"We turn now to that outrage, you just heard about in Wisconsin, where the Republican-controlled senate voted last night to cut collective bargaining rights for public employees."
- News reader Ann Curry setting up a segment on the March 10 Today. The on-screen graphic announced: "Outrage in Wisconsin; Senate Republicans Cut Union Rights, Bypass Democrats."
"This is not what the people, the good people of Wisconsin voted for when they voted for this governor. This is a governor that would not sit down at the table with these people, the Democrats, they walked away. Now he's doing whatever sleazy, end-run - this is not what this country is built on. This is a fascist regime. There's something wrong here. Very, very wrong....I think the tactics, the approach, the totalitarianism of this does not feel right."
- Former CNBC anchor Donny Deutsch on MSNBC's Morning Joe, March 10. [Audio/video (0:31): Windows Media | MP3 audio]
Suggesting Puny Budget Cuts Will "Stick a Fork in the Recovery"
Host Christiane Amanpour: "Up next, Washington's answer to the job crisis. Will the deep budget cuts on the table stick a fork in the recovery?...[Republicans are proposing] $61 billion in budget cuts. [Economist] Mark Zandi says 700,000 jobs will be lost."
Thomson-Reuters editor Chrystia Freeland: "I think he's right."
- ABC's This Week, March 6. [Audio/video (0:27) Windows Media | MP3 audio]
"As we all know, nondefense discretionary spending is a measly 17 percent of the national budget. Republicans want to cut a lot of that. One of the things they want to cut is AmeriCorps, which actually supports programs like City Year and Teach for America which are designed to halt American decline. That's a tragedy."
- Time editor Richard Stengel on The Chris Matthews Show, March 6.
Hearings on Muslim Radicals = Joe McCarthy "Witch Hunt"
"The hearing hasn't even started yet and already you are being compared to Joe McCarthy, hell bent on a witch hunt....There are a lot of Muslim-Americans who are concerned about it. They're gonna feel alienated because of it. They are fearful of it. They're fearful of Islamophobia, more Islamophobia, in this country. How do you avoid that? Or do you care if that's a byproduct?"
- NBC's Meredith Vieira to Rep. Peter King (R-NY) on Today, March 9. [Audio/video (0:28): Windows Media | MP3 audio]
Clamoring for Higher Gas Prices
"The Republican approach is simply cut spending in meaningful ways that are not where we need to go. The real - [deficit commission co-chairman Alan] Simpson is right here about something, and that is go ahead and move Social Security to age 67. That would have a hell of an effect. Have a gas tax in this country. We could solve a lot of economic problems if we raised the gas tax. We're not willing to do the things that involve sacrifice and hard work. What the Republicans are calling for is the elimination of programs, for the most part, that really help people."
- Author and ex-Washington Post reporter Carl Bernstein on MSNBC's Morning Joe, March 9. [Audio/video (0:41): Windows Media | MP3 audio]
Lauer vs. "Ultra-Conservative" Santorum: "Are You Barking Up the Right Tree?"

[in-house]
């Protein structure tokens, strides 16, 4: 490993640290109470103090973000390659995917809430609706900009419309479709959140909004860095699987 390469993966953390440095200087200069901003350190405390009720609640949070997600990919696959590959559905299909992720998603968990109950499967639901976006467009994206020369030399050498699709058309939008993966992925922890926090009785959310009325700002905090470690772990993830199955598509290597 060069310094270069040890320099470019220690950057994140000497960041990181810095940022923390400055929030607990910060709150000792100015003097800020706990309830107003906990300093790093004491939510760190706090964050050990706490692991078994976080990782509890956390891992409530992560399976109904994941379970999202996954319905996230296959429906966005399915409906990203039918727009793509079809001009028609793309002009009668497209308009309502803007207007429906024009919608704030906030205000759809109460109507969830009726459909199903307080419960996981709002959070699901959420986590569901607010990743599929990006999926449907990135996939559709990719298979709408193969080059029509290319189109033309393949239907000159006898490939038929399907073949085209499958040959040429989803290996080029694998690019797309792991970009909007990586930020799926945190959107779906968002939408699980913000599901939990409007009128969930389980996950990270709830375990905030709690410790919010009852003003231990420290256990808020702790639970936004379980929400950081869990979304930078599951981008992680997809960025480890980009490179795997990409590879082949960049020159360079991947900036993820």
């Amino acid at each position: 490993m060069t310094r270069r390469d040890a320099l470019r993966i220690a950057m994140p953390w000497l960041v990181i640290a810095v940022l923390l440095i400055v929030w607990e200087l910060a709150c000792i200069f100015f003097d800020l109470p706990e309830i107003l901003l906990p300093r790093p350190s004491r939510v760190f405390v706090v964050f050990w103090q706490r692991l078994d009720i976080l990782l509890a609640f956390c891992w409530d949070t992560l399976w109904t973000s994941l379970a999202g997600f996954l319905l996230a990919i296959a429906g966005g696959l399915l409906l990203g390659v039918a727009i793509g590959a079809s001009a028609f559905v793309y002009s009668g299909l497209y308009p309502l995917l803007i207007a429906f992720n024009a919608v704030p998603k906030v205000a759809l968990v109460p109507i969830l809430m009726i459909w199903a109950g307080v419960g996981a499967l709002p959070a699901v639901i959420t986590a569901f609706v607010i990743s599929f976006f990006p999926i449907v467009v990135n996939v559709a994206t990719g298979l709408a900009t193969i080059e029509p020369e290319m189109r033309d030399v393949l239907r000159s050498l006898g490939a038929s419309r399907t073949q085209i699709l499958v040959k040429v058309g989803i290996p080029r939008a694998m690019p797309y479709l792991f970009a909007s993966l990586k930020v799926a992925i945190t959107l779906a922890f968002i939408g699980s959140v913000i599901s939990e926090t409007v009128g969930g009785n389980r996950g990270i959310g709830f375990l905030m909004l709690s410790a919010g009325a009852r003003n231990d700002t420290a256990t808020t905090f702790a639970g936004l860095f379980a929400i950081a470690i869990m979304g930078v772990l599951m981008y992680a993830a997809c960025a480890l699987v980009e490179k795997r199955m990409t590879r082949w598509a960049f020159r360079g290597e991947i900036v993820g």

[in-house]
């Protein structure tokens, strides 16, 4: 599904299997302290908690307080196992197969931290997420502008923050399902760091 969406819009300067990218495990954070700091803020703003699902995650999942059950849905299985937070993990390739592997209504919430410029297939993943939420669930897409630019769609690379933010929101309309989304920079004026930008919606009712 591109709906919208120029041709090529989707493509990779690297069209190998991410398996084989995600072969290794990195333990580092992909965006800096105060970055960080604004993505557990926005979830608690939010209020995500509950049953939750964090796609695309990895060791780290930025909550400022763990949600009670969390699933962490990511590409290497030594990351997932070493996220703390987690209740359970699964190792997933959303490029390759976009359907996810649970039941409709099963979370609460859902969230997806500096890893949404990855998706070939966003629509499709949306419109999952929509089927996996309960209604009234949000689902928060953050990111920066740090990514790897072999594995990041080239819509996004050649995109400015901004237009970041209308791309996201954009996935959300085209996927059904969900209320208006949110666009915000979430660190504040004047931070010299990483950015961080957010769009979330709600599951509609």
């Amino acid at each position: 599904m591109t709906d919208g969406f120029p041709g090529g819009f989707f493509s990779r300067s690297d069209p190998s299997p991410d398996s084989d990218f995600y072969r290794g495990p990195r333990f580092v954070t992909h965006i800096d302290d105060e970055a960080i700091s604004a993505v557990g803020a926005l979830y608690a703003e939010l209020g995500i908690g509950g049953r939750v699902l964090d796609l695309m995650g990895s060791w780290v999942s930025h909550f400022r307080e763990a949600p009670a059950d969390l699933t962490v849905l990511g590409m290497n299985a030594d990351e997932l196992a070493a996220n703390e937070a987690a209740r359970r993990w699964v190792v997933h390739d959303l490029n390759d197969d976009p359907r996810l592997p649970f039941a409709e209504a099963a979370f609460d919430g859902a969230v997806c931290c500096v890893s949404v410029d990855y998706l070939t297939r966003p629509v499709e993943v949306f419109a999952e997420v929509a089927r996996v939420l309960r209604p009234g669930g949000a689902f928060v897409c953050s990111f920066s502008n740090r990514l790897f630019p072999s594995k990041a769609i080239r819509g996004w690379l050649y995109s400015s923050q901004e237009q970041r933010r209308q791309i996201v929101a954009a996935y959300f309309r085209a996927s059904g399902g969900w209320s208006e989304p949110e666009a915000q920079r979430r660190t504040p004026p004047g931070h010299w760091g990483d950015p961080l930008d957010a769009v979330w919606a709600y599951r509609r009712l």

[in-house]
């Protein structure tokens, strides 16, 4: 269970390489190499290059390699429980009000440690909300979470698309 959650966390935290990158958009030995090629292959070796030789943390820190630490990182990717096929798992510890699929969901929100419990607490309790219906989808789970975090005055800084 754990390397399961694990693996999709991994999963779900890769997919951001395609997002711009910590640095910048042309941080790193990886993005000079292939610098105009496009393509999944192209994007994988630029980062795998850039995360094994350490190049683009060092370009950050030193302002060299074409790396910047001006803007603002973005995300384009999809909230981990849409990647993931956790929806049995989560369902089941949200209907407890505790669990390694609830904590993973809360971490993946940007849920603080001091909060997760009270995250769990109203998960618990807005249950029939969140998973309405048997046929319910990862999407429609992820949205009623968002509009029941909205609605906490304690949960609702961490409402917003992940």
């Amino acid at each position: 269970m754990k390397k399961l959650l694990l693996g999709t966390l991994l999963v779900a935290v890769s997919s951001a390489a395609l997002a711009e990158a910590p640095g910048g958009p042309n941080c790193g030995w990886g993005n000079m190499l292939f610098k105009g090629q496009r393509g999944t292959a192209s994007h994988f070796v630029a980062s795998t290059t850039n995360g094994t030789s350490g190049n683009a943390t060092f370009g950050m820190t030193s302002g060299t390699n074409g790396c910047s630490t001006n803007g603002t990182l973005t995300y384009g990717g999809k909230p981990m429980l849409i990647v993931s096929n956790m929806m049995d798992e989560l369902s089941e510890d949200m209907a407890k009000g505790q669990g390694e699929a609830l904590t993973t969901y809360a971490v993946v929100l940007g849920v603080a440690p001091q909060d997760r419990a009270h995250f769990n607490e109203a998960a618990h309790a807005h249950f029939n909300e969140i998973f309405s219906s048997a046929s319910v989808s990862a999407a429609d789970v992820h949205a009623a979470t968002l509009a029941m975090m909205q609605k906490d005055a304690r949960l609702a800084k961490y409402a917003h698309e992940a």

Co-host Matt Lauer: "For people who don't remember, Senator, your time in the Senate, how would you describe yourself in terms of the political spectrum? Some have called you an ultra-conservative on social issues. Is that fair?"
Former Senator Rick Santorum: "Look, I'm a conservative. Yeah, I mean, I believe life begins at conception and I believe marriage is between a man a woman...."
Lauer: "In a recent NBC News/Wall Street Journal poll, 65 percent of people said they are most likely to vote for a candidate in 2012 who is strong on the economy, on the deficit, on jobs, not social issues. That's not really what they are concerned about. So are you, are you barking up the right tree?"
- NBC's Today, March 8. [Audio/video (1:04): Windows Media | MP3 audio]
Befuddled Brokaw Suggests GOP Lost Congress After '95 Shutdown
"It's a delicate game. You know, the Republicans remember what happened when they were swept in 1994, then shut down the government and were turned out not too long after that. John Boehner doesn't want that to happen."
- NBC's Tom Brokaw on Today, March 3. After the 1995 government shutdown, Republicans maintained their Senate majority through May 2001, and kept their majority in the House of Representatives until 2007.
Obama: "Getting the Job Done With Grace and Integrity"
Q. "Which living person do you most admire, and why?"
Actress Gillian Anderson: "Obama, because against all odds, he's getting the job done with grace and integrity."
Q: "Which living person do you most despise?"
Anderson: "Toss up between Rush Limbaugh and Glenn Beck."
- From The Guardian's Q & A with the X-Files actress, March 5.
Became a Citizen Just to Vote for Obama
"I wanted to become a U.S. citizen so that I could vote for [Barack] Obama, that was really why. I had a green card for many years, and I lived here, I paid taxes here and I owned property here, but the only thing you can't do with a green card is vote. I wanted to take part fully in the political process instead of just mouthing off as I do."
- Actor Alan Cumming, who appears in CBS's drama The Good Wife, in an interview with the Pittsburgh Post-Gazette published March 7.